Ok, finally: I figured out it's an Andersen window by taking a good close look at that brake plate! It's embossed right on there! (Pic 1).
So, next up I have questions about improving the drafty seal on these things. They do appear to have channels already cut in the wood for either bead-seal of some kind, or a bent metal flashing/gasket. These are not great shots, but any ideas would be fantastic. See pics 2 & 3. These cut-outs are there on the top & bottom of the sashes (where they meet the top and bottom sashes) and also on the 'meeting rails'. I believe the stile seal up against the aluminum cover of the center bead - the pressure of the brakes pushes the sash up against the bead.
These have long since lost any kind of pliable gasket (vinyl/foam) material and are so gummed/caked up with multiple layers of paint that they don't seat/seal well. Since they are so easy to remove, I'll be stripping (wet scraping) them. Maybe I'll just take one down to the hardware store and see what kind of bead gasket stock they have on hand! So glad I won't be trying to use a router to cut channels!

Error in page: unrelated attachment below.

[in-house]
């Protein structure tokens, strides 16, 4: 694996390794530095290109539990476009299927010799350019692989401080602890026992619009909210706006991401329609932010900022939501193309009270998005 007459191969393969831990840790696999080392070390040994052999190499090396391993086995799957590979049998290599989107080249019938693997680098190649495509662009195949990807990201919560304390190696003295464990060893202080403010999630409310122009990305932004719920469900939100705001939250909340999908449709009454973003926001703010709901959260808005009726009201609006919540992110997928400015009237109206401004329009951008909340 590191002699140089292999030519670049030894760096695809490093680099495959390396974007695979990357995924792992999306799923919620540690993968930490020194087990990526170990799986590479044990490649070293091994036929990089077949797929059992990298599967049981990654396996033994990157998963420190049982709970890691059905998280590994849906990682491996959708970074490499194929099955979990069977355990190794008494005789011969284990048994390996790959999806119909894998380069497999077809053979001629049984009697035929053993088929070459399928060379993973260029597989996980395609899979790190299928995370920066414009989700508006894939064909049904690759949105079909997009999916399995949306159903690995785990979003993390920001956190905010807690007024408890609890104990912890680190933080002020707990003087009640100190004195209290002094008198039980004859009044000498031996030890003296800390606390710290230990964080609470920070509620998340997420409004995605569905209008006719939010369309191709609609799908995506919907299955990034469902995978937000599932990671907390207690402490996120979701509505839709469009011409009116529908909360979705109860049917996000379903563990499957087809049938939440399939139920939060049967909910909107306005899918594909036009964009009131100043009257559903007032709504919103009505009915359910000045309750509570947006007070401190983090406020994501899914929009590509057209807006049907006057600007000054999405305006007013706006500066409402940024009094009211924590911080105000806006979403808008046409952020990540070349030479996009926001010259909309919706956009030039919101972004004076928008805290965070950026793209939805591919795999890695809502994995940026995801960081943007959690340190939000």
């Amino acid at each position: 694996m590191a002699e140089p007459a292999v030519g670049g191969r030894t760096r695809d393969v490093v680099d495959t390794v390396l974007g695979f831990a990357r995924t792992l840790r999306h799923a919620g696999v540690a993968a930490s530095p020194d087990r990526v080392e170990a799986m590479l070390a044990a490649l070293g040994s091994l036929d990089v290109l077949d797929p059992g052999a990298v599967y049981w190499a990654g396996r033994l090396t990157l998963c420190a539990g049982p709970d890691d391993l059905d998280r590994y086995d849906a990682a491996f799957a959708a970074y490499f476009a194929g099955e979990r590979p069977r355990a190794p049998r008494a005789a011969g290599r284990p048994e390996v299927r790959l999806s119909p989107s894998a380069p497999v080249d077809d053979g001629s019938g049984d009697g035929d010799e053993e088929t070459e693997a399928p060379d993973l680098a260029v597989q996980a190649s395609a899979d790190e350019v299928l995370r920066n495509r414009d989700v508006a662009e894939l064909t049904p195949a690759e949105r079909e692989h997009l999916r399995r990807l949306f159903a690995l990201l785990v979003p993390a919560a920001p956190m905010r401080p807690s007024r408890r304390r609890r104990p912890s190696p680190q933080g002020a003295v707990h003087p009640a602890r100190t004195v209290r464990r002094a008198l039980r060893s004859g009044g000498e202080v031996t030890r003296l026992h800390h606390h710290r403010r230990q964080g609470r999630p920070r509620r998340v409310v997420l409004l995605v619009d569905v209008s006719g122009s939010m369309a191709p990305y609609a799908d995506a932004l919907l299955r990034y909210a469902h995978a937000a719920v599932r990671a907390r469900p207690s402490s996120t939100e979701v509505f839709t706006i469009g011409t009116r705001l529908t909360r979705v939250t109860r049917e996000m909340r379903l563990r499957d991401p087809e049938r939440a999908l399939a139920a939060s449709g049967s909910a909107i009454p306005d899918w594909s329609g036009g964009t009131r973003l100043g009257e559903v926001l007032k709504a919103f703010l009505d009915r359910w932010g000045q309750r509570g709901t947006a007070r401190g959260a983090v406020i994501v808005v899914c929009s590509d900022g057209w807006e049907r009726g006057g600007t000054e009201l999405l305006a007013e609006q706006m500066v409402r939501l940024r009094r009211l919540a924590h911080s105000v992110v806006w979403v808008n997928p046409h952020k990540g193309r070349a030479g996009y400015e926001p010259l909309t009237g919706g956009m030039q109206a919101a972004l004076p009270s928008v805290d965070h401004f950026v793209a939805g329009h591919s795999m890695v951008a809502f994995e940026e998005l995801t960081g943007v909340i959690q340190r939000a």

Suggestions welcome! I am searching Andersen's site for any information on these.
EDIT: I found, on Andersen's site, a PDF with a diagram of this window - it's their Pressure-Seal window. I guess that explains a lot! It is listed as a replacement window, available in 1946, so I wonder...well, no matter!